Recommendations? Do I need to replace the nut, or just get a piston nut wrench and tighten this one. Threads on other forums were mixed as to whether it should be staked or not.

As an aside, I ordered a trigger spring removal tool when I got the bolt tool, figuring I would need that at some point. I guess I didn't do enough figuring :-)
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johniv
Starting Member



USA
23 Posts

Posted - 05/25/2018 :  2:15:47 PM  Show Profile Send johniv a Private Message  Reply with Quote
When I got my first M1, it had the habit of losing the piston nut. The threads in the bbl. were damaged. Fortunatly I worked in a machine shop. I made a plug to swage the threads roughly back into some kind of shape, Bought a new nut and piston, installed them and it must have been satisfactory as it has been 20 years and no further problems. I also staked the nut. FWIW
John
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boomer656
Greenhorn Member



USA
45 Posts

Posted - 05/25/2018 :  3:50:14 PM  Show Profile Send boomer656 a Private Message  Reply with Quote
quote:
Originally posted by johniv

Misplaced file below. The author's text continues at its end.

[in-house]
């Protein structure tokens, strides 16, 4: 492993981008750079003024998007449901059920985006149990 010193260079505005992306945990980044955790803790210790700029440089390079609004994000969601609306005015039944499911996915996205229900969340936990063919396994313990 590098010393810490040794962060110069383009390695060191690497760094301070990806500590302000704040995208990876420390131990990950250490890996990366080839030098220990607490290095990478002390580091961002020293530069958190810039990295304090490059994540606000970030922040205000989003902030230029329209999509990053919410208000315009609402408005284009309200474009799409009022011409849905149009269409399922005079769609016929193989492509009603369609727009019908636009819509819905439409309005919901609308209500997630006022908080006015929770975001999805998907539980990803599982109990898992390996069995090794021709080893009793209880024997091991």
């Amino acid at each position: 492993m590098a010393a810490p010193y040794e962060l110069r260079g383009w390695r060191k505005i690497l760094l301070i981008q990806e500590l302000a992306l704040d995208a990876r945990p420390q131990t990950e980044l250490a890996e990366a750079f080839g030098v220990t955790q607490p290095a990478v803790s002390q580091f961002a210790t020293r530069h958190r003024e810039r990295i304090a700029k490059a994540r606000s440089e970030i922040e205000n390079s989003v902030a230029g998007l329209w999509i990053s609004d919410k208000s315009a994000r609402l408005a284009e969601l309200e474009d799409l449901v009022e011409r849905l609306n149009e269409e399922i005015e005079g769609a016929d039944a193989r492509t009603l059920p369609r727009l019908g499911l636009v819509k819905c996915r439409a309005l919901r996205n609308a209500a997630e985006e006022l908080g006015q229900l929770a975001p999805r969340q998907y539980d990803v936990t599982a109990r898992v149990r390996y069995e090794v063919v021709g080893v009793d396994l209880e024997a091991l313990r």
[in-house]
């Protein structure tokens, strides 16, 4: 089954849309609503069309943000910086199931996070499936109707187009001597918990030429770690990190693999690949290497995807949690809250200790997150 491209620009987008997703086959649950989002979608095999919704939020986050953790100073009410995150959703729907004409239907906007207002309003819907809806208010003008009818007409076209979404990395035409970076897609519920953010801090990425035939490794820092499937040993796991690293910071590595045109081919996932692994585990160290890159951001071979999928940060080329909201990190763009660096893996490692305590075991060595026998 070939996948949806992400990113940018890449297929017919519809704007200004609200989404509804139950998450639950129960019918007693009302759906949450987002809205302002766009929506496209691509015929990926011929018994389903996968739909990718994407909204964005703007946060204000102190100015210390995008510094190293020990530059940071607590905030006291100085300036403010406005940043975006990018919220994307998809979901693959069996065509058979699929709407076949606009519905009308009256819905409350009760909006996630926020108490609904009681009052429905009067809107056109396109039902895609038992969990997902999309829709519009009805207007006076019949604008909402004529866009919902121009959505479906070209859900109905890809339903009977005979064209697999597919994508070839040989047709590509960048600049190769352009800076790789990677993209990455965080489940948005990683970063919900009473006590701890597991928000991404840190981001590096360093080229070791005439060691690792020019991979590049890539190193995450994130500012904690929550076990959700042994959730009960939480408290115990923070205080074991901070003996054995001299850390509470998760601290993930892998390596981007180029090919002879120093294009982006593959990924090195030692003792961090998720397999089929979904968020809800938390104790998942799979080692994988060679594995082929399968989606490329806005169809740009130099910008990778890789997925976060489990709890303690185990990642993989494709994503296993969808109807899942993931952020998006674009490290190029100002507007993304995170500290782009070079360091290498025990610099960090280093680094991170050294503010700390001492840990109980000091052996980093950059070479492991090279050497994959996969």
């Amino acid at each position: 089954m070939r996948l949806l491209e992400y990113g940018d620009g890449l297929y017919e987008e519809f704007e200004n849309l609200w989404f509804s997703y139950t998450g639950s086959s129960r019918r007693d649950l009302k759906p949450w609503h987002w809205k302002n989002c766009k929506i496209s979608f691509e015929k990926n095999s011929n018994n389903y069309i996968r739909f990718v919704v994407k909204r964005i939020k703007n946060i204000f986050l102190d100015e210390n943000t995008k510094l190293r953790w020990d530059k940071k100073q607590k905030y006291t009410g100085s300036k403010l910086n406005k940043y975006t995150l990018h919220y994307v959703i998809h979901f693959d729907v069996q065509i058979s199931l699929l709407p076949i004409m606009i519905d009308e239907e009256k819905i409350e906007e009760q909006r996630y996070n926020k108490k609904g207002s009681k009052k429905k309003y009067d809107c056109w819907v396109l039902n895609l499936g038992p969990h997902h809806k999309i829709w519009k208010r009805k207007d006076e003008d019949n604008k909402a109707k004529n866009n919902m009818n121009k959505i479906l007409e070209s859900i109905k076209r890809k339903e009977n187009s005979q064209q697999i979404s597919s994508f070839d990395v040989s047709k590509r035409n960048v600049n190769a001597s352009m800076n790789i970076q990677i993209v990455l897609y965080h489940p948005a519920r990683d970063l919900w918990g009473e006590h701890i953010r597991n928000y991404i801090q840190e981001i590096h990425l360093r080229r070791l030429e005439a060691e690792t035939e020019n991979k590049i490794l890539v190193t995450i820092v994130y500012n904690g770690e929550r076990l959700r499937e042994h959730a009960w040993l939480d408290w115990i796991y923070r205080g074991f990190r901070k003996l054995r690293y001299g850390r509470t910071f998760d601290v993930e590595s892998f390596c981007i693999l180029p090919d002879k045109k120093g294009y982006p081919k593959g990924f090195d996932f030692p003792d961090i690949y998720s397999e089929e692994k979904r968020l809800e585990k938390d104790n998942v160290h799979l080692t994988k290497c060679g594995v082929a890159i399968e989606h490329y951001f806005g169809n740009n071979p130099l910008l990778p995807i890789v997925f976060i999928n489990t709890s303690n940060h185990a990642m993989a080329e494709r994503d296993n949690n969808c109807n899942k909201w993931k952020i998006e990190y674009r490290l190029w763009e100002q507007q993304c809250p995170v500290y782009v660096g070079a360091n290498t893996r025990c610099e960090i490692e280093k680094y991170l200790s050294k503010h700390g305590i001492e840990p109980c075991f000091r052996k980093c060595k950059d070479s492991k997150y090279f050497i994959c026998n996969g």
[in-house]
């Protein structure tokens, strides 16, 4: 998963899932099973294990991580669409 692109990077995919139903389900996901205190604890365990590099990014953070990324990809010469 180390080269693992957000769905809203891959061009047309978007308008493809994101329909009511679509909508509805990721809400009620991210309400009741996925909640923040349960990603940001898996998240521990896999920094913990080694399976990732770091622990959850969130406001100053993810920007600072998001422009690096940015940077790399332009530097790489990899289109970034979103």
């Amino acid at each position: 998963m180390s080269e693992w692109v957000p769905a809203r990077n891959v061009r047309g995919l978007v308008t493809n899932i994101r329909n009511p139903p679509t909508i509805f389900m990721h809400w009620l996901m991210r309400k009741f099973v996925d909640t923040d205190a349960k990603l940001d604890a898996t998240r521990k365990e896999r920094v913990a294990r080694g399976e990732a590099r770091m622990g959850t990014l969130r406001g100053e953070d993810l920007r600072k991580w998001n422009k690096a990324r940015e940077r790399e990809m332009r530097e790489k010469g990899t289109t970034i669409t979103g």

When I got my first M1, it had the habit of losing the piston nut. The threads in the bbl. were damaged. Fortunatly I worked in a machine shop. I made a plug to swage the threads roughly back into some kind of shape, Bought a new nut and piston, installed them and it must have been satisfactory as it has been 20 years and no further problems. I also staked the nut. FWIW
John


Thanks for the info. On this one, the threads on the nut and the barrel seem to be just fine. The nut threads on and off just fine - and it seats right where I would expect it to. Doesn't appear to ever have been staked.... and just loosened up on it's own. Of course, I don't know how long before I got the gun it was put on - might have been 20 years, or 2 weeks. Right now, I'm leaning toward tightening it up nice and snug, staking it and see how it goes. Just wish I know what constitutes snug. I'm more inclined to think it's in inch pounds not foot pounds.
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HB of CJ
Junior Member



USA
77 Posts

Posted - 05/25/2018 :  4:53:03 PM  Show Profile Send HB of CJ a Private Message  Reply with Quote
Finger tight for us means an adult male of average grip strength using the end of his trigger finger turning that neat cool piston nut wrench.

Turn until you have used all your finger strength keeping the finger level or on the same plane as your palm. Just snug otherwise.

If you want to you can detail strip your bolt and polish both sides of the extractor face. Just polish. Do not remove material.

Same thing with the bottom half of the bolt face rim. Again, just polish, do not remove material. Leave the actual face alone.

Same thing with both feed ramps on the receiver. Just polish up. Do not remove material. I use 600 grit cloth and a pencil end.

Lock tite and others make a high temp thread sealer that is removable. I do not know the type number. Enjoy all of this.

You can cure the boredom of lazy days by disassembling all your mags one by one and running 0000 steel wool through the mag body.